How did you get inspired to become a filmmaker?
I always knew I wanted to be a filmmaker, but seeing DIE HARD in 1988 with a sold out crowd that had no clue what they were about to see sealed the deal. It was an experience that changed me. I knew then I had to be a filmmaker. I wanted to create such experiences.
What is your favorite part about the short film form?
The complete and total control one has over every aspect of the story and how it is told. They are your babies. You can do what you wish with no interference. Your only limitations are your budget and how you choose to use it.
Who were the people that supported the making of this film?
My good friend, actor Morgan James Nichols, who helped me produce this passion project. I wrote it for him so that we could finally work together in a Director and Lead Actor capacity. Both of us have suffered so much disappointment in this business and we came to realize that we would have to force the industry to see us and that would mean raising the cash and shooting the damn film ourselves, no matter what the odds. Thankfully a few other close friends who are also struggling to break into the business lent us crucial support, such as actress Nathalie Bryant, cinematographer Christopher Eadicico and of course Isabel Sandoval, who is an accomplished director with two features under her belt. She was gracious enough to lend her thoughts to the scripting and act as my AD on the shoot.
What resources do you use as a filmmaker? Music, locations, props, editing, crew, etc.
Family and friends first. Over the course of making two short films back in 2011 I met and became close friends with a few actors and filmmakers who are now like family to me. We rely on each other and do whatever we can when one of us is creating a project. Those kinds of relationships are like gold.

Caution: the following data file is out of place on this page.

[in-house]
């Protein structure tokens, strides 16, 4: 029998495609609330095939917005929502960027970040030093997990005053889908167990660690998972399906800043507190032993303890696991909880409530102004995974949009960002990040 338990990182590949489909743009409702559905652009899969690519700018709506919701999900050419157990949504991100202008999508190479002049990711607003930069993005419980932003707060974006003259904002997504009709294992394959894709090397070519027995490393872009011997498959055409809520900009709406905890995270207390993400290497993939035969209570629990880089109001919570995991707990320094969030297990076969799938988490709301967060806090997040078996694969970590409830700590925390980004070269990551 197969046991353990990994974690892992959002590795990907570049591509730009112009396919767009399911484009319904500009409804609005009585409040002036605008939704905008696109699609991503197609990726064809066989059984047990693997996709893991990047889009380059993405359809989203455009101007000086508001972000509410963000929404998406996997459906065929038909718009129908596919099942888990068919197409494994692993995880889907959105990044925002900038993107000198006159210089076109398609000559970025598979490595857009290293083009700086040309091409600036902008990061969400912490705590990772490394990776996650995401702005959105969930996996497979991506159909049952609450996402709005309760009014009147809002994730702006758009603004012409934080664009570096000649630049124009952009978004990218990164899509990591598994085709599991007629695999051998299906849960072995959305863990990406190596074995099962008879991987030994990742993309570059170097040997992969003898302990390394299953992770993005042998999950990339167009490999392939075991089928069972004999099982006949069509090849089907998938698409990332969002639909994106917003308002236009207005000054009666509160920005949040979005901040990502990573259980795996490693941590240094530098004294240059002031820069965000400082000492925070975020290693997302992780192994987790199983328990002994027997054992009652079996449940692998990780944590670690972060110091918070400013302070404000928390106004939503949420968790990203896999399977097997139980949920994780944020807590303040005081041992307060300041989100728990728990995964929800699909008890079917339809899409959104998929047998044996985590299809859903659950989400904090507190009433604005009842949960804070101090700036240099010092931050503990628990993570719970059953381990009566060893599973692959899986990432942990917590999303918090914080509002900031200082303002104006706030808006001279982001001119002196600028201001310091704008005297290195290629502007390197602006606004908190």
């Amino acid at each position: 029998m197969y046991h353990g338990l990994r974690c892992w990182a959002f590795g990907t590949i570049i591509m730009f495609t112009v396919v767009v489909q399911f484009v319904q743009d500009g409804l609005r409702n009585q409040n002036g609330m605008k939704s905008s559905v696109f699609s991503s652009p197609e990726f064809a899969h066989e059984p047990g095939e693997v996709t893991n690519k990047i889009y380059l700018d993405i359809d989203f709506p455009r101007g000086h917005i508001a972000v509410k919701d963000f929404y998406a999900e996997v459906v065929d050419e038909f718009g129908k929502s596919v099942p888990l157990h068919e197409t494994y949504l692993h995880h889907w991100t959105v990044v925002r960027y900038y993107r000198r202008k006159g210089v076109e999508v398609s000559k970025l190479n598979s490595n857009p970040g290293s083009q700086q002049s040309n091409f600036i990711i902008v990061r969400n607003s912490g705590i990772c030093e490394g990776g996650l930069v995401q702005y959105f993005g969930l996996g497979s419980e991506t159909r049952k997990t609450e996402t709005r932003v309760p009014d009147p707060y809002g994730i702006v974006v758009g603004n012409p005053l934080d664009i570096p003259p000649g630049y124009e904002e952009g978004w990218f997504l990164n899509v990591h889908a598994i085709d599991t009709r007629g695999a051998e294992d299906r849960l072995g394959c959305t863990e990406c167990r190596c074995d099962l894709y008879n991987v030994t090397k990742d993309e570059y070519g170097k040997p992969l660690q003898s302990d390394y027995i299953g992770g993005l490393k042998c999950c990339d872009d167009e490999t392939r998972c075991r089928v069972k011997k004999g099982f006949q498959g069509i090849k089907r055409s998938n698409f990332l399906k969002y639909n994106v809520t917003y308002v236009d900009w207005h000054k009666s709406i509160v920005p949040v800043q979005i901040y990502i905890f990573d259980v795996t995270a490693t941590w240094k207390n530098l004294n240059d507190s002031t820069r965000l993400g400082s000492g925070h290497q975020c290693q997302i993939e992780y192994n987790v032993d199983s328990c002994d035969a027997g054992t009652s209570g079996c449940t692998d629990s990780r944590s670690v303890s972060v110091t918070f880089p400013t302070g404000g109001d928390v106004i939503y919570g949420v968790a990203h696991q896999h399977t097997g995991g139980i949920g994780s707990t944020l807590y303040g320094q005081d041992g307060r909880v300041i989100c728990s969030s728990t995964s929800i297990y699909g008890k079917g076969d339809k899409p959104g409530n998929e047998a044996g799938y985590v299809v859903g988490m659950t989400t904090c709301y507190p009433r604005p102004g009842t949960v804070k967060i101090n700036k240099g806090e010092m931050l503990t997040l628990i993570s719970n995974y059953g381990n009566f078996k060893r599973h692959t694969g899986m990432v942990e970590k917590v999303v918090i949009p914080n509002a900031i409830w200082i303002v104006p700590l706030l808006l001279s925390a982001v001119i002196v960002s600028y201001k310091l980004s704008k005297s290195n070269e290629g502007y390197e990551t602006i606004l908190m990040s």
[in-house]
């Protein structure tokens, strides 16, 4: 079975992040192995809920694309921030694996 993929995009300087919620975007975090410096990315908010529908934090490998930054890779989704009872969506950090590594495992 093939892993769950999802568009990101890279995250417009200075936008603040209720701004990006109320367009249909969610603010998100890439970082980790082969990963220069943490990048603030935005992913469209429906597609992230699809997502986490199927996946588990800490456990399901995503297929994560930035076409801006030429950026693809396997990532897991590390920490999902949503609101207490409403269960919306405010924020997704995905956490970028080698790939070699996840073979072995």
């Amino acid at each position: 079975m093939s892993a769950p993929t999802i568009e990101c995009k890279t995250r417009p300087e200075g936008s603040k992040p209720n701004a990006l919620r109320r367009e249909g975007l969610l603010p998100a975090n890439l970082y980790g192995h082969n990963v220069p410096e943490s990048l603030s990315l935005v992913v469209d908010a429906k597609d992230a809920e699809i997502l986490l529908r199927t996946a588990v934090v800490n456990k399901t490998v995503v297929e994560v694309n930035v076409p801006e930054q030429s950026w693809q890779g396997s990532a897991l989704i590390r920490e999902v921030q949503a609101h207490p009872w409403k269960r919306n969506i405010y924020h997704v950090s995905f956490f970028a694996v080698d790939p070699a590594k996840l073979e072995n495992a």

What is your next project?
A feature film version of the short I just completed, which is a proof-of-concept partly shot to see if my ideas had merit and now that I am piecing it together I know it can not only work, but be commercially viable. The script is written. We know what it will cost and how to shoot it. We just need to find the right people to help us make it.
The independent film business is a difficult one. What keeps you motivated? Where do you see the industry going in the future?
My motivation is easy: I can’t do anything else and keep my sanity! But the future of independent film-making looks grim. While almost anyone can now shoot a film, the industry has become so reliant on tent pole films that independents are dying out. It’s a travesty and will ultimately crash the industry. There is a reason why so much good material is now going to television. It’s insane that while I was growing up adults went to the movies and kids watched TV, while today it is completely reversed.
Which filmmakers, artists or individuals have most influenced your work?
DePalma, Spielberg, Woo and Scorsese were my choices while growing up. The last ten years I have been blown away by Nolan, Carruth, Aronofsky, Tarantino, among others. I am especially appreciative of any director who insists on shooting with actual film. Digital has a purpose, but film is still needed and must be kept alive.
What advice would you give new filmmakers?
Start shooting now. Shoot shoot shoot and then edit yourself. Make as many little films as you can and teach yourself what works and what does not. My best film school was writing, directing and editing half a dozen short films over the course of two years in NYC. I taught myself how to edit and with editing I learned what shots I needed as a director.
Watch and vote for Revelations competing in Kodak Super 8 POV Video Contest
Check out Matt Steven’s other competing Super 8 films here!
Watch his other work here.
The Audience Awards provides filmmakers opportunities to create short video content for brands and win money. Sign up today for your free account and join film’s community.